The Senate’s $1 trillion bipartisan infrastructure plan includes a $65 billion investment in broadband that the White House said will “deliver reliable, affordable, high-speed internet to every household.”
It may not actually achieve that, but it’s a major step in that direction. The broadband funding is a “great down payment” on the Biden administration’s far-reaching goals of connecting all Americans and making internet more affordable, said Matt Wood, a broadband policy expert at the consumer advocacy group Free Press. Critically important is $14 billion aimed at helping low-income Americans pay for service.
The “digital divide” – the persistent U.S. gap between the broadband haves and have-nots – became glaringly obvious during the pandemic as school, work and health care shifted online. Tens of millions either don’t have internet access or, if they do have access to a phone or cable company, can’t afford to pay for it.
More radical industry changes laid out in the Biden administration’s original $100 billion plan, such as promoting alternatives to the dominant phone and cable industries and hinting at price regulation, didn’t survive bipartisan negotiations over a bill that had to attract Republican support. Among the bill’s big winners are those same internet service providers.
The Senate passed the $1 trillion infrastructure bill Tuesday, 69-30, with support from both Democrats and Republicans. The House is likely to consider it in September.
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The digital divide
The Federal Communications Commission said about 14 million Americans don’t have access to broadband at the speeds necessary to work and study online – 25 megabits per second downloads and 3 mbps uploads – but acknowledged that its maps are faulty.
Phone and cable companies don’t have incentives to build internet infrastructure in rural areas, where customers are sparser and they may not make their money back. That’s traditionally where government subsidies to the industry have come into play: about $47 billion to rural internet from 2009 through 2017 and an additional $20 billion for rural broadband over the next decade and $9 billion for high-speed wireless internet called 5G in sparsely populated regions.
There are tens of millions of people who have access to the internet and just don’t sign up, most often because they can’t afford it, in cities and remote areas. The National Urban League estimated that number at 30 million households.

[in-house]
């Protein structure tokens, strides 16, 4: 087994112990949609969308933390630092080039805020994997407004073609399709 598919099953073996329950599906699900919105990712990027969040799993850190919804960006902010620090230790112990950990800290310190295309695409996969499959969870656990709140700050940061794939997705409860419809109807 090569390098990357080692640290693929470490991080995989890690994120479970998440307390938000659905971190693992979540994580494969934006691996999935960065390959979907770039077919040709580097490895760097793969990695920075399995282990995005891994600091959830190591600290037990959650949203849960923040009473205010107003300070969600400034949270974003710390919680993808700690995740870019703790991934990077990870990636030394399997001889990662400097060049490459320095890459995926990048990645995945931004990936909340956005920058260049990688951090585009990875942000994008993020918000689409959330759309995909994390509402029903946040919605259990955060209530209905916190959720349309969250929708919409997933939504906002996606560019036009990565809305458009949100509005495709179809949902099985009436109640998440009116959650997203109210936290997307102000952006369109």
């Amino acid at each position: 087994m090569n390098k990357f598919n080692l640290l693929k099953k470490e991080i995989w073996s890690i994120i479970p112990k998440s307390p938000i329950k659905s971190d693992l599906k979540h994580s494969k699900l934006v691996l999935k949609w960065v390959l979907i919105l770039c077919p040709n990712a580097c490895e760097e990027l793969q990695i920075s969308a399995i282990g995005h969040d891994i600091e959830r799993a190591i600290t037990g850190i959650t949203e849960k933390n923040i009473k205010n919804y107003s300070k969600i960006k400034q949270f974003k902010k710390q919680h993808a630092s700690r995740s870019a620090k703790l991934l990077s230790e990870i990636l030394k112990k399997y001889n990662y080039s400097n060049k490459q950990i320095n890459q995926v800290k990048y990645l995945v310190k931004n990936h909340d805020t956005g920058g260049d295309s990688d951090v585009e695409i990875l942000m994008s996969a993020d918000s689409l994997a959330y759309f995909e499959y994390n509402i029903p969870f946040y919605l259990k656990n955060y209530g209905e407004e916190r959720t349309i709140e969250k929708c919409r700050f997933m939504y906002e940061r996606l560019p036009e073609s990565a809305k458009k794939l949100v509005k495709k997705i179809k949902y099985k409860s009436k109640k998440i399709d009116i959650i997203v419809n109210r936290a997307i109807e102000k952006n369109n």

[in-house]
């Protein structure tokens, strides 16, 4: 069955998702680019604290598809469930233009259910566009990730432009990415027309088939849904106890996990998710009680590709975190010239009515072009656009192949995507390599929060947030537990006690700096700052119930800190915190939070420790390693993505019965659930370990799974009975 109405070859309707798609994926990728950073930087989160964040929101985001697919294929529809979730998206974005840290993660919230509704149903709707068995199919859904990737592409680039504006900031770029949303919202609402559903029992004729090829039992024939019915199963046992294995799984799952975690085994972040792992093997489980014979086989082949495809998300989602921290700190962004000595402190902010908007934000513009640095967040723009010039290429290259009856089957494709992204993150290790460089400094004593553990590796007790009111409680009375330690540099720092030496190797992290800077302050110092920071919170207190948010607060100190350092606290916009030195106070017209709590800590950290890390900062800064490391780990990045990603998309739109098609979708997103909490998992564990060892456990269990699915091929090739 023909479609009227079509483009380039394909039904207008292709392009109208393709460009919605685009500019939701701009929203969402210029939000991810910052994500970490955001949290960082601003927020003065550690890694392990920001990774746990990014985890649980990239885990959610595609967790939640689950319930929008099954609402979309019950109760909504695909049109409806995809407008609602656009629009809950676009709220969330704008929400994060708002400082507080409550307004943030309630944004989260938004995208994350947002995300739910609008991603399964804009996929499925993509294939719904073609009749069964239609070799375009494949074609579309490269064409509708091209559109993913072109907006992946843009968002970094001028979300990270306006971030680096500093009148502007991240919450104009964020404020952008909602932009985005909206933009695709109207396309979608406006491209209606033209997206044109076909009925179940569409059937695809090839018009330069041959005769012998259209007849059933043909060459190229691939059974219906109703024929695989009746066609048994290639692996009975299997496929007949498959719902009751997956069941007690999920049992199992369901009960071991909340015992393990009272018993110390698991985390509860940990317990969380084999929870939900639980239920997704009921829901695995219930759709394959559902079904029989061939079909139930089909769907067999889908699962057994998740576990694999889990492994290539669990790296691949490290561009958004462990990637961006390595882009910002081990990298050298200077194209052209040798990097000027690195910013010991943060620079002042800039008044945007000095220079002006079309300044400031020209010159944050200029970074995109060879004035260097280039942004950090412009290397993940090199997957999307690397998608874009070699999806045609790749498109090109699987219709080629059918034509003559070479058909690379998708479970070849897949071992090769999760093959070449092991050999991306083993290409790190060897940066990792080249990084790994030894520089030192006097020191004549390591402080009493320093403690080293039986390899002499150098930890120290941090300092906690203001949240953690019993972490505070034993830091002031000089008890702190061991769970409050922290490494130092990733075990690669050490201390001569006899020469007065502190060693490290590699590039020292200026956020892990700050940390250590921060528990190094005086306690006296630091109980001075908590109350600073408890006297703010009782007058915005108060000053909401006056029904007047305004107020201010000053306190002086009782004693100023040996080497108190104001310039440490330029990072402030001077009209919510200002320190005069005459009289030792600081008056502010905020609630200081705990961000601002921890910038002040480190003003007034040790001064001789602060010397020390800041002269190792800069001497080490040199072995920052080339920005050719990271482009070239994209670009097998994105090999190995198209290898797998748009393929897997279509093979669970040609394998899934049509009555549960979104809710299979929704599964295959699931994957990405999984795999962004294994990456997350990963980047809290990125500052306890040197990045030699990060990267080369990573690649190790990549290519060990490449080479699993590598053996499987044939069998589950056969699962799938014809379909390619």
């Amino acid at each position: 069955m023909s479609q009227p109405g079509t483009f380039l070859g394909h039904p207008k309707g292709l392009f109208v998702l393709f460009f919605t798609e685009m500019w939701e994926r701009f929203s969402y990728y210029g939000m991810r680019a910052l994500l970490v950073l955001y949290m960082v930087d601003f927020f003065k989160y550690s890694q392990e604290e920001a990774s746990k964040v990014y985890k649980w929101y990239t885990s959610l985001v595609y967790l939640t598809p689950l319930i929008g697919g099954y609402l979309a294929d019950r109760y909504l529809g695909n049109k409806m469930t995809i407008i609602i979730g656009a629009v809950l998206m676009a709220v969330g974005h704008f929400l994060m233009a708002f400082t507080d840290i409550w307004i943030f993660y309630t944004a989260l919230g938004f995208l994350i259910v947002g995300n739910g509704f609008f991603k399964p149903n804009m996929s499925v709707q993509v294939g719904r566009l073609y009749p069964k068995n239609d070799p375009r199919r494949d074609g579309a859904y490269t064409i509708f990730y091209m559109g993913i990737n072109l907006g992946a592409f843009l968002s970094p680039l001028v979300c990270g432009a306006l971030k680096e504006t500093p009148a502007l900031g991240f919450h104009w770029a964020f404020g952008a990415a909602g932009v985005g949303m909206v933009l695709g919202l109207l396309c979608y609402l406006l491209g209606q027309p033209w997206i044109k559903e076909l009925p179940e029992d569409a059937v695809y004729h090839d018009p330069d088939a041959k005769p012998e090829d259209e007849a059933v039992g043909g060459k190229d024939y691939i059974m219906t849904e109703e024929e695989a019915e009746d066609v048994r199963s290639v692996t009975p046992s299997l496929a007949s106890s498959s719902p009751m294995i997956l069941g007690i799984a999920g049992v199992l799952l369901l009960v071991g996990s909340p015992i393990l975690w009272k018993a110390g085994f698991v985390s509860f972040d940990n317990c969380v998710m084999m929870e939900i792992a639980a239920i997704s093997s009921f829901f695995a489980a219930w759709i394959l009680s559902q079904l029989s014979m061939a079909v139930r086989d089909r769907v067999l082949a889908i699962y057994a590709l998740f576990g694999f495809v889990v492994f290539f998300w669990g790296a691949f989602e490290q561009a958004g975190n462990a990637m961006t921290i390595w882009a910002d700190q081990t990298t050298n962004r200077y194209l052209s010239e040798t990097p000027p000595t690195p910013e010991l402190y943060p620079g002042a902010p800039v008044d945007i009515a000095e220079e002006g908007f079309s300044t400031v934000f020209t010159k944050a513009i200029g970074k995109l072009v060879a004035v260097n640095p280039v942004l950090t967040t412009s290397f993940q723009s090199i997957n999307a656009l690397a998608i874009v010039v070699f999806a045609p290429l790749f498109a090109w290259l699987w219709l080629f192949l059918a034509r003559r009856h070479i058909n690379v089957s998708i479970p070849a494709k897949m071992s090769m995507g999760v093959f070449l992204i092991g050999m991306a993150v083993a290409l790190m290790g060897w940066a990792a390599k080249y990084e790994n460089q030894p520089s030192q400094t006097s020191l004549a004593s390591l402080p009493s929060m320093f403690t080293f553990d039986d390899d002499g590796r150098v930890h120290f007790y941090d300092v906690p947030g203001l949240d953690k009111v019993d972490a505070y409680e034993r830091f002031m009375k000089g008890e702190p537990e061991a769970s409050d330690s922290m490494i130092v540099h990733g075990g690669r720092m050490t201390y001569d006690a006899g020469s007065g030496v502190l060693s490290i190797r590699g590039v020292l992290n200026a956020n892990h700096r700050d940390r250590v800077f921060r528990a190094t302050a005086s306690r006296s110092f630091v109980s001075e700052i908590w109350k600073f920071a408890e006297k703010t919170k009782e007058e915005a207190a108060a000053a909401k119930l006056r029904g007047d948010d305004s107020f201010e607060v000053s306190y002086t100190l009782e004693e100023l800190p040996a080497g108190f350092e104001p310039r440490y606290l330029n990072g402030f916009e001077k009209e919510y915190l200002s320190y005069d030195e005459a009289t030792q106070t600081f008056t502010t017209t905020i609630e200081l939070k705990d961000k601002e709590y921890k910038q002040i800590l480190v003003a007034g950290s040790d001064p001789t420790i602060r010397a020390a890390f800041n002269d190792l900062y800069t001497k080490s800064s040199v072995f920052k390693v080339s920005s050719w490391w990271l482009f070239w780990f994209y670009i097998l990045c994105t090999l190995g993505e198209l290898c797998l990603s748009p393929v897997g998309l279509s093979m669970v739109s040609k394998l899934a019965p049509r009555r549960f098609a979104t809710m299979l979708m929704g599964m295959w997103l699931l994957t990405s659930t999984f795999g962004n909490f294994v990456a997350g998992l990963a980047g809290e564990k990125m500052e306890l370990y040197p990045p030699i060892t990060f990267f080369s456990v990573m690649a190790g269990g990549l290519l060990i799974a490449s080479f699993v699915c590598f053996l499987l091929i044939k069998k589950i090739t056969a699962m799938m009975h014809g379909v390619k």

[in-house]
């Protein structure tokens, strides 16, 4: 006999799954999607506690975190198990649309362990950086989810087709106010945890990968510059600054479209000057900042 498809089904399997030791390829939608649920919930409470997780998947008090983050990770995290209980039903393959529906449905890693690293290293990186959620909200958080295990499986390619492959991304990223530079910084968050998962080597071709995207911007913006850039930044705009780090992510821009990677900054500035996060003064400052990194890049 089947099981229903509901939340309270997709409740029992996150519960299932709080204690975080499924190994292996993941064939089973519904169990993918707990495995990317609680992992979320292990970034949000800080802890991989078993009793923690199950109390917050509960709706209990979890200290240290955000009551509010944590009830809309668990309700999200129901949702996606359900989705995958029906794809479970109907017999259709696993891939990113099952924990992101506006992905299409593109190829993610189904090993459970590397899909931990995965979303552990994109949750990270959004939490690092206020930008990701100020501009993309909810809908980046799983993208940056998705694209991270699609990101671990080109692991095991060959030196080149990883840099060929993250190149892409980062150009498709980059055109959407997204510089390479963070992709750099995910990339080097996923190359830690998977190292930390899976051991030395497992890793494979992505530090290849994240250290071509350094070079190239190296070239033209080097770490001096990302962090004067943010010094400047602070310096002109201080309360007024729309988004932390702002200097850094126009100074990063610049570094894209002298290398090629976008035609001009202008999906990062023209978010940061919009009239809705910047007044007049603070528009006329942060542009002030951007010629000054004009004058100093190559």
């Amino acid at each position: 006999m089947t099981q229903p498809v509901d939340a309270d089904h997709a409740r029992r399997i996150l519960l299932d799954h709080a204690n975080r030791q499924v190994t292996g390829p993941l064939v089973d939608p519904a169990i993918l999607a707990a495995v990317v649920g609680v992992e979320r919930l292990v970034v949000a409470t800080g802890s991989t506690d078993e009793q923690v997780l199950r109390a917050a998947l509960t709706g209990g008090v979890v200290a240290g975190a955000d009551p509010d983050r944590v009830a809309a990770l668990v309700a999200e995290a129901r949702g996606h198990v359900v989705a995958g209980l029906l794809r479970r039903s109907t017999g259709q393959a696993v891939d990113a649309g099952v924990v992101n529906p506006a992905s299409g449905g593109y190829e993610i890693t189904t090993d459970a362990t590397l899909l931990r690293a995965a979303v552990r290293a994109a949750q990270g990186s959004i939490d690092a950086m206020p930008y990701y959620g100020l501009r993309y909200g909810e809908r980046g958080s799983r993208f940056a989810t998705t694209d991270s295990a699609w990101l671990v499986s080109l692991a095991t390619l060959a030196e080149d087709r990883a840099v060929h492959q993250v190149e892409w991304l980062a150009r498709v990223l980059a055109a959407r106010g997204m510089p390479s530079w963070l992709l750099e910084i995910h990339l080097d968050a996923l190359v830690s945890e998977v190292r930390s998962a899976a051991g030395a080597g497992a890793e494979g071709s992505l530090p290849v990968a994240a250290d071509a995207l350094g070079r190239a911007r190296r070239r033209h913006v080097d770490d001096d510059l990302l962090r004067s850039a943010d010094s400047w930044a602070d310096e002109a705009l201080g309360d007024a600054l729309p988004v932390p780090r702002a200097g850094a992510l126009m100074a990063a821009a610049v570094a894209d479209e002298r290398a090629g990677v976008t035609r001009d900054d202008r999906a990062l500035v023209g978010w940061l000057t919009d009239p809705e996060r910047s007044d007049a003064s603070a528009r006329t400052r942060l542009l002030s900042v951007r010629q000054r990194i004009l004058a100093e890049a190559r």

Focusing on affordability
The Senate bill would provide about $14 billion toward a $30 monthly benefit to help low-income people pay for internet, extending a pandemic-era emergency program.
“What makes this historic is the focus on affordability,” said Jenna Leventoff of Public Knowledge, which advocates for more funding for broadband. The bill, should it become law, is “going to help a lot of people that were otherwise unable to connect.”
A program known as Lifeline aimed to help solve the affordability issue. It provides $9.25 a month, which doesn’t go far for internet plans. Republicans said the program has fraud and abuse problems.
Industry groups have advocated for a permanent broadband benefit, saying participating broadband companies would gain customers. The benefit would be “a plus for all ISPs,” said Evercore ISI analyst Vijay Jayant.
The legislation would direct the FCC to create rules intended to protect consumers from companies that could push them to sign up for more expensive services in connection with the benefit and against other “unjust and unreasonable” practices.
Money for networks
The bill would provide about $42 billion in grants to states, who would funnel funds to ISPs to expand networks where people don’t have good internet service. Companies that take this money would have to offer a low-cost service option. Government regulators would approve the price of that service.
The bill would require that internet projects come with minimum speeds of 100 megabits per second on downloads and 20 for uploads, a big step up from current requirements.
Cable companies are happy that the funding would be primarily dedicated to areas that don’t have broadband service. Some advocates had hoped the government would fund competition to cable, so people had more choices.
The Biden administration’s initial plan promised to promote local government networks, cooperatives and nonprofit groups as alternatives to for-profit phone and cable companies. Under the Senate’s plan, such groups aren’t prioritized, but they could still get money from states for networks. The telecom industry has lobbied against municipal networks; about 20 states restrict them.
Senate negotiators left loopholes in language around an attempt to end “digital redlining” – when telecom companies provide upgraded internet service in wealthier parts of town but leave others without good service. The bill says the FCC must create rules to stop this practice, “insofar as technically and economically feasible.” The reason telecoms leave some areas with subpar service is because those neighborhoods are not as profitable, Leventoff said.
How strong these requirements are would depend on what the FCC does. The agency is hamstrung. The White House has not nominated a permanent chair, and the FCC is missing a third Democratic commissioner that would allow it to take on controversial items.
Industry groups and proponents of expanding internet access said the legislation should help get more people online.
“This bill will not increase choice and lower prices for everyone. But that’s not the right measure,” Wood said. “It will make real, high-speed internet far more affordable for millions of people who today cannot afford it, and it will make faster networks available to millions more. That’s a big deal.”